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Whitmer signs package to push Michigan to 100% clean energy by 2040

More than 20 states, including California, Louisiana and New York, have adopted energy targets that aim to eliminate or offset emissions over the next two decades.
Gov. Gretchen Whitmer.
Gov. Gretchen Whitmer speaks at a rally in Detroit on Sept. 15. Paul Sancya / AP file

Gov. Gretchen Whitmer signed into law a sweeping clean energy package Tuesday that would make Michigan the second swing state to go 100% clean energy by 2040, a move widely applauded by climate advocates but criticized by some environmental justice groups.

The Clean Energy and Jobs Act includes several bills that would improve state energy efficiency requirements and streamline permitting processes for solar and wind projects. It would also mandate that state utilities shift 100% of electricity sales to clean energy sources by 2040.

Michigan has recently seen a boost in sustainable work, with an estimated 5% growth in clean energy and transportation jobs last year. Whitmer said the state’s new clean energy package will add over 160,000 more clean jobs to Michigan’s expanding green economy.

“We will make American energy with American workers earning family-sustaining wages,” Whitmer said before signing the bills into law in Detroit on Tuesday. 

In a state that ranks 10th in carbon emissions nationally, the bills are an important step in reversing decades of environmental neglect, said Courtney Bourgoin, a policy and advocacy manager at Evergreen Action, an environmental nonprofit group.

More than 20 states, including California, Louisiana and New York, have adopted clean energy targets that aim to eliminate or offset emissions over the next two decades. More rigorous targets from states and territories, including Rhode Island, Hawaii, Puerto Rico and the District of Columbia, require their electricity sectors to transition completely to renewable energy sources, such as wind, solar and hydropower.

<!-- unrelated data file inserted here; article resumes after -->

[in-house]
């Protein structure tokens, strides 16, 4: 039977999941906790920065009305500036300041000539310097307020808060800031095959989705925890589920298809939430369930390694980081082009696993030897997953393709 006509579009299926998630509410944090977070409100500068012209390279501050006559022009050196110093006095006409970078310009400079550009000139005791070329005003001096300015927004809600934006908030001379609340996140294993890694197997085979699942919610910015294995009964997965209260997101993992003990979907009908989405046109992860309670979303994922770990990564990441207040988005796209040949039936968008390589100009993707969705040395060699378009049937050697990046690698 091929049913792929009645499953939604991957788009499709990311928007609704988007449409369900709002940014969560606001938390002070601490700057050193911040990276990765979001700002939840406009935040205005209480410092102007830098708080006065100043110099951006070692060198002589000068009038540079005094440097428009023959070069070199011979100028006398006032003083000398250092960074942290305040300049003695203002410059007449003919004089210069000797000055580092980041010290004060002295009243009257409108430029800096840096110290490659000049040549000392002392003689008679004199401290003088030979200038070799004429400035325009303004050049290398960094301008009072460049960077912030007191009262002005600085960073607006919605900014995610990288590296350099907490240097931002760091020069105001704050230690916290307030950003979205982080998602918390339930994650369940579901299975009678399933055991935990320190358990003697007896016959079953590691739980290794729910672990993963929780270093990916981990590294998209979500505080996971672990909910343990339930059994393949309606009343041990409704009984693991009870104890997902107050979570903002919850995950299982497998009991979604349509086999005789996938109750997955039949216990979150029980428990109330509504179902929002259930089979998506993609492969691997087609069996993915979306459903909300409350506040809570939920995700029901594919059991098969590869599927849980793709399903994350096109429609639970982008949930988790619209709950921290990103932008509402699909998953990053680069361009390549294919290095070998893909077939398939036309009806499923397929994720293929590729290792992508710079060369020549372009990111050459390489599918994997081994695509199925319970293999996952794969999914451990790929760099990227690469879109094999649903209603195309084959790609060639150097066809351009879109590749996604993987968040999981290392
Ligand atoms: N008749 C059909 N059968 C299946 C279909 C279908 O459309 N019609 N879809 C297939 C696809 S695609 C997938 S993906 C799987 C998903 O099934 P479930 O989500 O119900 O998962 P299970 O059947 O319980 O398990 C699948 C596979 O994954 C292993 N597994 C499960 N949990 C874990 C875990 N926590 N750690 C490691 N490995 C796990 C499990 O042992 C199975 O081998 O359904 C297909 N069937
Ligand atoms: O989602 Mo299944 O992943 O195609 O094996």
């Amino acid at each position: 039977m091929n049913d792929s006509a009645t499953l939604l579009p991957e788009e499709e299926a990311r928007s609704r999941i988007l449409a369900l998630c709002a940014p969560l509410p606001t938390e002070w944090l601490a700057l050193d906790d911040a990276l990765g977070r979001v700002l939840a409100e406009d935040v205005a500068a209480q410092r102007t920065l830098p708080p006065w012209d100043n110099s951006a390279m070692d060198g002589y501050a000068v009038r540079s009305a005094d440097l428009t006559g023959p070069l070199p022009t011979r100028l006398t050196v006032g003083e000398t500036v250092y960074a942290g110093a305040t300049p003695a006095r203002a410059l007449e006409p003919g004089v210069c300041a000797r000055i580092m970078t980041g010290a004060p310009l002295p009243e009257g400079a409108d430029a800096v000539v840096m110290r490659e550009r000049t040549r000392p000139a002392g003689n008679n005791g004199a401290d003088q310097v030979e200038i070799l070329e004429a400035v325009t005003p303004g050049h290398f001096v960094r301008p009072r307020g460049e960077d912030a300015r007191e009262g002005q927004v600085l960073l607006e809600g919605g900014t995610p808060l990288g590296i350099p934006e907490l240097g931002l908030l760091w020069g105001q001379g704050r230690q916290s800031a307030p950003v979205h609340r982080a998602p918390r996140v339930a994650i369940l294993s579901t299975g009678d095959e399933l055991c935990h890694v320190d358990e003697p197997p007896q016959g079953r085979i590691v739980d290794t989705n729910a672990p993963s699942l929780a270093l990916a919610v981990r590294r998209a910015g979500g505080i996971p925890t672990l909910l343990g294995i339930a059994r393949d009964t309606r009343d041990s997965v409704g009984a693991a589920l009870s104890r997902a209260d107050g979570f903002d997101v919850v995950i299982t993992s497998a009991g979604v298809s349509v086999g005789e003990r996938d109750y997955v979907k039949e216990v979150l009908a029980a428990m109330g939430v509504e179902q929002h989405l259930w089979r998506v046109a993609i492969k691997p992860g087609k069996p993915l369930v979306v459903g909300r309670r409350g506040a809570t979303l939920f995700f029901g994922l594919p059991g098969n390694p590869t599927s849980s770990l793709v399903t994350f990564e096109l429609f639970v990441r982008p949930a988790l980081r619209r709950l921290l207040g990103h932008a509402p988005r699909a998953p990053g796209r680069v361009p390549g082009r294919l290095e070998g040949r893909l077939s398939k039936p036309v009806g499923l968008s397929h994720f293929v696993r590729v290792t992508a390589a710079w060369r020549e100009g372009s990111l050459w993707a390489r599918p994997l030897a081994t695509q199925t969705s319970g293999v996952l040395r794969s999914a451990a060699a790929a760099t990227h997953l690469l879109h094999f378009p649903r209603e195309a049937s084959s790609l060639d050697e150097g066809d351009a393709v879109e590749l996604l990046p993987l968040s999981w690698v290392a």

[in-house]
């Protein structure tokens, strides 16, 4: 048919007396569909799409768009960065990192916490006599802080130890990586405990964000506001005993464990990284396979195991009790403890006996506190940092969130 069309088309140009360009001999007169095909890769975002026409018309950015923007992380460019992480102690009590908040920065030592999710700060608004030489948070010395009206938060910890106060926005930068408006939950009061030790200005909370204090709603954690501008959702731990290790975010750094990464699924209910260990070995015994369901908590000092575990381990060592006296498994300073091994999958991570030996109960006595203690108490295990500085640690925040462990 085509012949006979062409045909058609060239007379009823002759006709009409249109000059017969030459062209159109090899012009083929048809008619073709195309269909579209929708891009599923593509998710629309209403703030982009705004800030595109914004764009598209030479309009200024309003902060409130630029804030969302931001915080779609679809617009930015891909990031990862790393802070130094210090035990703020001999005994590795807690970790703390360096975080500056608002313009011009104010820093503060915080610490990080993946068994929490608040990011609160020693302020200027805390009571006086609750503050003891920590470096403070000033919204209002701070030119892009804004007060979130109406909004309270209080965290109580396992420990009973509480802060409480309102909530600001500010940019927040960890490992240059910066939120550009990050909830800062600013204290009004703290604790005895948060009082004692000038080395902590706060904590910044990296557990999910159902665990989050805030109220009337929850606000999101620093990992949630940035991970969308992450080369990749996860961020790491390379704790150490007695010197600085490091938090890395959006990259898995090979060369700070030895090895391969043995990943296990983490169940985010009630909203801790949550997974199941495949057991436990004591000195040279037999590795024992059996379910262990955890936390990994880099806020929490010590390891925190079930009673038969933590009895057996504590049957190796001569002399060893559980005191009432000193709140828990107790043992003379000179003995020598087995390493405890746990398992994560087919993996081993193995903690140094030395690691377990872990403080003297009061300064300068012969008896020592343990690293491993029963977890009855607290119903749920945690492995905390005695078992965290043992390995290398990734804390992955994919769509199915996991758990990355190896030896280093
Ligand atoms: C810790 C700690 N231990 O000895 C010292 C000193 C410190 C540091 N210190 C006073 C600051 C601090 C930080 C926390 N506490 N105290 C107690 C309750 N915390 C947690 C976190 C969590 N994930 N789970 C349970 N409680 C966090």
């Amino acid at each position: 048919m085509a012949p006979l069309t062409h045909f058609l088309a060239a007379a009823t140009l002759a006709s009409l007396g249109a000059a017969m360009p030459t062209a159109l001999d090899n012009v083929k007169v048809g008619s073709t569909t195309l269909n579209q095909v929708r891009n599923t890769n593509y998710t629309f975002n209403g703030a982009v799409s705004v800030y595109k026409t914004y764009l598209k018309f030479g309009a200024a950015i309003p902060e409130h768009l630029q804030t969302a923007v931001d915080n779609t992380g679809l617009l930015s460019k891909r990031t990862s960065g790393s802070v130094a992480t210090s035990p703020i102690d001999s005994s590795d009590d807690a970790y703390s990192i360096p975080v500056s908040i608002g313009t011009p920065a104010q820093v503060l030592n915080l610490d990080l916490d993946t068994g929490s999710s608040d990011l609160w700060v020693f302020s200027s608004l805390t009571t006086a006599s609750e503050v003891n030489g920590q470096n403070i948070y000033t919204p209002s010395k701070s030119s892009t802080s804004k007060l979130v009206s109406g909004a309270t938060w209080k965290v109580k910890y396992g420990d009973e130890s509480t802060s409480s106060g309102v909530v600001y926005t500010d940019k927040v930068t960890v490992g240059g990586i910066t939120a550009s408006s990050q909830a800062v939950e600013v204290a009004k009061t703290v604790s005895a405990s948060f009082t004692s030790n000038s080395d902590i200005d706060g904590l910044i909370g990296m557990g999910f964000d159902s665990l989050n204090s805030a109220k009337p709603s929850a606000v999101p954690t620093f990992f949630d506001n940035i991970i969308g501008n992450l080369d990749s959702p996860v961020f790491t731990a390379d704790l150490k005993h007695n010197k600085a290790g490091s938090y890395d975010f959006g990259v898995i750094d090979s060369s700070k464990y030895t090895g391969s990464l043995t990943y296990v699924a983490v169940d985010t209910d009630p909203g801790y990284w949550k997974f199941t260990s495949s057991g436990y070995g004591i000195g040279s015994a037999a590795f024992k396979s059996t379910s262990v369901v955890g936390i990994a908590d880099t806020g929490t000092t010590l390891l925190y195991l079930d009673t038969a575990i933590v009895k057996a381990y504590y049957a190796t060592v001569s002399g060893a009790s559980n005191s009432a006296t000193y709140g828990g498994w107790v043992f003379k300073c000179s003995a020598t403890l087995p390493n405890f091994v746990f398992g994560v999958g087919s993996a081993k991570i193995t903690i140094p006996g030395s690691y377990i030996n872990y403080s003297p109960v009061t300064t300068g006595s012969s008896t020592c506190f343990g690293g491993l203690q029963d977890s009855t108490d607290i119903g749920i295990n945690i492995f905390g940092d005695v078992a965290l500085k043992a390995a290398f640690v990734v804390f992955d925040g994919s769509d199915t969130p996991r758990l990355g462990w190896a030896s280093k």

Michigan’s 100% clean energy target, defined by Senate Bill 271, directs state utilities to transition 60% of electricity generation to renewables. Energy sources such as nuclear power, hydrogen fuel and natural gas coupled with carbon capture are allowed to count toward the remaining 40%.

Some environmental justice advocates took issue with the bill for allowing fossil fuels to qualify as clean energy and criticized carbon capture technology for its inefficiency and high cost. In October, a coalition of three Michigan-based nonprofit groups published a letter condemning the package for failing to “adequately reduce greenhouse gas emissions while bringing more pollution to Black, Brown, Indigenous and poor communities.”

Juan Jhong-Chung, co-executive director of the Michigan Environmental Justice Coalition, said that carbon capture technology does not address air pollution associated with burning natural gas, adding that the burden of local pollution usually falls on vulnerable communities living closest to power plants, which are often located in Michigan’s poorest neighborhoods.

“What the bill does is actually redefine what counts as clean energy,” Jhong-Chung said. “It’s repackaging natural gas as a clean energy source. To us, 100% clean energy by 2040 is not going to be 100% clean.”

Ben Dueweke, director of community partnerships at Walker-Miller Energy Services, a Michigan-based energy efficiency consulting company, echoed concerns over the inclusion of carbon capture in the energy package. But he said the bills were a win for Michigan to lead on climate action in the U.S. while regaining its reputation as an exporter of American goods and services.

“I would have loved to see a 100% renewable standard,” Dueweke said. “But Michigan has historically struggled to pass progressive clean energy legislation. The fact that we have this mandate is an incredible victory.”